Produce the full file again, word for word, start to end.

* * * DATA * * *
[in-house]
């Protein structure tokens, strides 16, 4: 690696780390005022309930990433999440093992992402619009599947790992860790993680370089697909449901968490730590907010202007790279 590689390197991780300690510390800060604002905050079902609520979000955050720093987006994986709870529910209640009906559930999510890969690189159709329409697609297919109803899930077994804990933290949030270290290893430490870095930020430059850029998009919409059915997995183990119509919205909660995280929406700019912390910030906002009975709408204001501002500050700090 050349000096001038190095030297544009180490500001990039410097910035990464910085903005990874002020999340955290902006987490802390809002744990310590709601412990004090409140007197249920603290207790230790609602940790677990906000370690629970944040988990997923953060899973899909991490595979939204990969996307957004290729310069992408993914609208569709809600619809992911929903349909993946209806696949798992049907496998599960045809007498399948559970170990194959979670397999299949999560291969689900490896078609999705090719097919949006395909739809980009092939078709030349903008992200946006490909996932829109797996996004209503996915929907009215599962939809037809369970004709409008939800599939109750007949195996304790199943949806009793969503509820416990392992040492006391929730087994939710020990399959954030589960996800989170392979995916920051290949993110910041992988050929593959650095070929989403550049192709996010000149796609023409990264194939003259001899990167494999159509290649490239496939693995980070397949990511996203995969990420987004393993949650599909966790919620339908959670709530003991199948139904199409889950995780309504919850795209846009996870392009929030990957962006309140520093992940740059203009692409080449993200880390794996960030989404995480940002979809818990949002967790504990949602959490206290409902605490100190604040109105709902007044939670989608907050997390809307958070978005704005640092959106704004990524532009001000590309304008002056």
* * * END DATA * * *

[in-house]
């Protein structure tokens, strides 16, 4: 690696780390005022309930990433999440093992992402619009599947790992860790993680370089697909449901968490730590907010202007790279 590689390197991780300690510390800060604002905050079902609520979000955050720093987006994986709870529910209640009906559930999510890969690189159709329409697609297919109803899930077994804990933290949030270290290893430490870095930020430059850029998009919409059915997995183990119509919205909660995280929406700019912390910030906002009975709408204001501002500050700090 050349000096001038190095030297544009180490500001990039410097910035990464910085903005990874002020999340955290902006987490802390809002744990310590709601412990004090409140007197249920603290207790230790609602940790677990906000370690629970944040988990997923953060899973899909991490595979939204990969996307957004290729310069992408993914609208569709809600619809992911929903349909993946209806696949798992049907496998599960045809007498399948559970170990194959979670397999299949999560291969689900490896078609999705090719097919949006395909739809980009092939078709030349903008992200946006490909996932829109797996996004209503996915929907009215599962939809037809369970004709409008939800599939109750007949195996304790199943949806009793969503509820416990392992040492006391929730087994939710020990399959954030589960996800989170392979995916920051290949993110910041992988050929593959650095070929989403550049192709996010000149796609023409990264194939003259001899990167494999159509290649490239496939693995980070397949990511996203995969990420987004393993949650599909966790919620339908959670709530003991199948139904199409889950995780309504919850795209846009996870392009929030990957962006309140520093992940740059203009692409080449993200880390794996960030989404995480940002979809818990949002967790504990949602959490206290409902605490100190604040109105709902007044939670989608907050997390809307958070978005704005640092959106704004990524532009001000590309304008002056």